Giving Compass’ Take:
• Smithsonian Magazine reports on the top ten myths about the brain, revealing the intricacies of this organ.
• How can philanthropists and private funding help researchers gather more information about the brain?
• Read about how opioid addiction affects the brain’s response.
Below are five of the top ten myths about the brain.
We use only 10 percent of our brains. This one sounds so compelling—a precise number, repeated in pop culture for a century, implying that we have huge reserves of untapped mental powers.
“Flashbulb memories” are precise, detailed and persistent. We all have memories that feel as vivid and accurate as a snapshot, usually of some shocking, dramatic event—the assassination of President Kennedy, the explosion of the space shuttle Challenger, the attacks of September 11, 2001. People remember exactly where they were, what they were doing, who they were with, what they saw or heard.
It’s all downhill after 40 (or 50 or 60 or 70). It’s true, some cognitive skills do decline as you get older. Children are better at learning new languages than adults. Young adults are faster than older adults to judge whether two objects are the same or different; they can more easily memorize a list of random words, and they are faster to count backward by sevens.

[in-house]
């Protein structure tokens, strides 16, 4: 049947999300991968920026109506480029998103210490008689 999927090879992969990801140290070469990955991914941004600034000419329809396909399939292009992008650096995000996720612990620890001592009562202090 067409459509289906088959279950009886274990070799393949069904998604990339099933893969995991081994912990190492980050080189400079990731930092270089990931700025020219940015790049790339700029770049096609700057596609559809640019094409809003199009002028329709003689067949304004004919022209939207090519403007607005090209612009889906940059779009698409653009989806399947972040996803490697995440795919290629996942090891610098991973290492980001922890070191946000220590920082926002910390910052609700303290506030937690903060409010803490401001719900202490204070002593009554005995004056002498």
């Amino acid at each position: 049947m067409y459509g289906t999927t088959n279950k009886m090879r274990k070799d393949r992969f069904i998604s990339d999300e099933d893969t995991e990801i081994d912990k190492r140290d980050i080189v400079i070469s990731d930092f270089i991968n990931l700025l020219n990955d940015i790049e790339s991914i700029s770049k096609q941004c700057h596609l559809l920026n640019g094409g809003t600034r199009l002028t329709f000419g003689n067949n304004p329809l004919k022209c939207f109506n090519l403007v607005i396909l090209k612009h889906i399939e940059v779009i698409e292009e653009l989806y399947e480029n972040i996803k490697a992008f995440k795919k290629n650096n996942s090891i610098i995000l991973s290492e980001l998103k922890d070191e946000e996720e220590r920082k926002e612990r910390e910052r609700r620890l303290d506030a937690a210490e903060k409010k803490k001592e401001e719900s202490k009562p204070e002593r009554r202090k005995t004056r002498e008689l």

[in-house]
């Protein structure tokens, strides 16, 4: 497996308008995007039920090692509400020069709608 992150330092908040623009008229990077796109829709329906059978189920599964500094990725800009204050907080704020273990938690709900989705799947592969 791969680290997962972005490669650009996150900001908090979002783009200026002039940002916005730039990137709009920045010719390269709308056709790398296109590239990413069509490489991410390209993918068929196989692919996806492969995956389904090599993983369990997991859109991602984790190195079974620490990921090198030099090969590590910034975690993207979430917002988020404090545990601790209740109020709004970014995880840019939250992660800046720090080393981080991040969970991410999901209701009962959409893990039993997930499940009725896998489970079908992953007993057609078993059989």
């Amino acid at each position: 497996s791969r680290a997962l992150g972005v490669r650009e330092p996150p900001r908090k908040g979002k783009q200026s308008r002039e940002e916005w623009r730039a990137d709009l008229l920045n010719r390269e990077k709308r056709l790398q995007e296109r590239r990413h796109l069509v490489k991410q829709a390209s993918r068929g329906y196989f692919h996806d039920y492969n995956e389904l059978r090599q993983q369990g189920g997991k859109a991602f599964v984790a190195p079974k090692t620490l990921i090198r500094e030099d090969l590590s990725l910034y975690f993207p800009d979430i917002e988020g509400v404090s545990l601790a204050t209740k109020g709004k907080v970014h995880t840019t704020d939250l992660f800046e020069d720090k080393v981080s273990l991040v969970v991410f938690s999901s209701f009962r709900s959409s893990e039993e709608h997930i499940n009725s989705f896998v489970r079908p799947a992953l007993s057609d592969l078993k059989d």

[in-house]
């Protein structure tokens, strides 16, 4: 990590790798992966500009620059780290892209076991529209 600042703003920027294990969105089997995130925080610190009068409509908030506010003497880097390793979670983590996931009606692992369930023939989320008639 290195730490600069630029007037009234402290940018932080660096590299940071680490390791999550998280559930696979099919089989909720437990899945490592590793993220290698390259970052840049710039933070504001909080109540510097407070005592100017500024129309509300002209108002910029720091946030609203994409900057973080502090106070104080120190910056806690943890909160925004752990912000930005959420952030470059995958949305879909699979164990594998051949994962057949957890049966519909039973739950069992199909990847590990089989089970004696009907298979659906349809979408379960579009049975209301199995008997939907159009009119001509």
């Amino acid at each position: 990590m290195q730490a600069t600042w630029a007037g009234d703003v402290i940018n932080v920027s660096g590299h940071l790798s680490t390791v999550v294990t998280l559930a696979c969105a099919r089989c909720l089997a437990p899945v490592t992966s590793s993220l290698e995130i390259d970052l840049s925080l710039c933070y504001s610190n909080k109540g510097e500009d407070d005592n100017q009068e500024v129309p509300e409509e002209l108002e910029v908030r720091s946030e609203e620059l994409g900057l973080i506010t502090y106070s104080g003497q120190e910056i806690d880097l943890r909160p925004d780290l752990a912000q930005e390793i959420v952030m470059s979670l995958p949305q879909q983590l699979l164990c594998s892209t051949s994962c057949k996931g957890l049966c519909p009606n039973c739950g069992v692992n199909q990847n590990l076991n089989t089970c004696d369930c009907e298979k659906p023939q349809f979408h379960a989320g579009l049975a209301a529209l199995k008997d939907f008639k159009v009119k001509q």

We have five senses. Sure, sight, smell, hearing, taste and touch are the big ones. But we have many other ways of sensing the world and our place in it. Proprioception is a sense of how our bodies are positioned. Nociception is a sense of pain.
Brains are like computers. We speak of the brain’s processing speed, its storage capacity, its parallel circuits, inputs and outputs. The metaphor fails at pretty much every level: the brain doesn’t have a set memory capacity that is waiting to be filled up; it doesn’t perform computations in the way a computer does; and even basic visual perception isn’t a passive receiving of inputs because we actively interpret, anticipate and pay attention to different elements of the visual world.
Read the full article about myths about the brain by Laura Helmuth at Smithsonian.com
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